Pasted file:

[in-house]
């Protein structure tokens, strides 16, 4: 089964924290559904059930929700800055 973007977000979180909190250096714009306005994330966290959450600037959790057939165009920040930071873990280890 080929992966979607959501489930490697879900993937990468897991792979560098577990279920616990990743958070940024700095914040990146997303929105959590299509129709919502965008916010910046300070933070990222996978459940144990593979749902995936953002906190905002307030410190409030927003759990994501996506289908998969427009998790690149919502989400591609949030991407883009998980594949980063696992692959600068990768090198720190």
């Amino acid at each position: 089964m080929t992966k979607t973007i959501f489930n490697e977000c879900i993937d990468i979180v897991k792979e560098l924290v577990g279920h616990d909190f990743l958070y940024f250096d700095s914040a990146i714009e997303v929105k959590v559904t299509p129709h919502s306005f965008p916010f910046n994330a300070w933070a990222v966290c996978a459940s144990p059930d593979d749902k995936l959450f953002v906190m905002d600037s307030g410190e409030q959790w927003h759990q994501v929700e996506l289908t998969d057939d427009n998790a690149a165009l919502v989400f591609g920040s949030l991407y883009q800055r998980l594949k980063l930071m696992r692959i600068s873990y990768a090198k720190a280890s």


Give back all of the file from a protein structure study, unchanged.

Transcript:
[in-house]
């Protein structure tokens, strides 16, 4: 089964924290559904059930929700800055 973007977000979180909190250096714009306005994330966290959450600037959790057939165009920040930071873990280890 080929992966979607959501489930490697879900993937990468897991792979560098577990279920616990990743958070940024700095914040990146997303929105959590299509129709919502965008916010910046300070933070990222996978459940144990593979749902995936953002906190905002307030410190409030927003759990994501996506289908998969427009998790690149919502989400591609949030991407883009998980594949980063696992692959600068990768090198720190």
């Amino acid at each position: 089964m080929t992966k979607t973007i959501f489930n490697e977000c879900i993937d990468i979180v897991k792979e560098l924290v577990g279920h616990d909190f990743l958070y940024f250096d700095s914040a990146i714009e997303v929105k959590v559904t299509p129709h919502s306005f965008p916010f910046n994330a300070w933070a990222v966290c996978a459940s144990p059930d593979d749902k995936l959450f953002v906190m905002d600037s307030g410190e409030q959790w927003h759990q994501v929700e996506l289908t998969d057939d427009n998790a690149a165009l919502v989400f591609g920040s949030l991407y883009q800055r998980l594949k980063l930071m696992r692959i600068s873990y990768a090198k720190a280890s």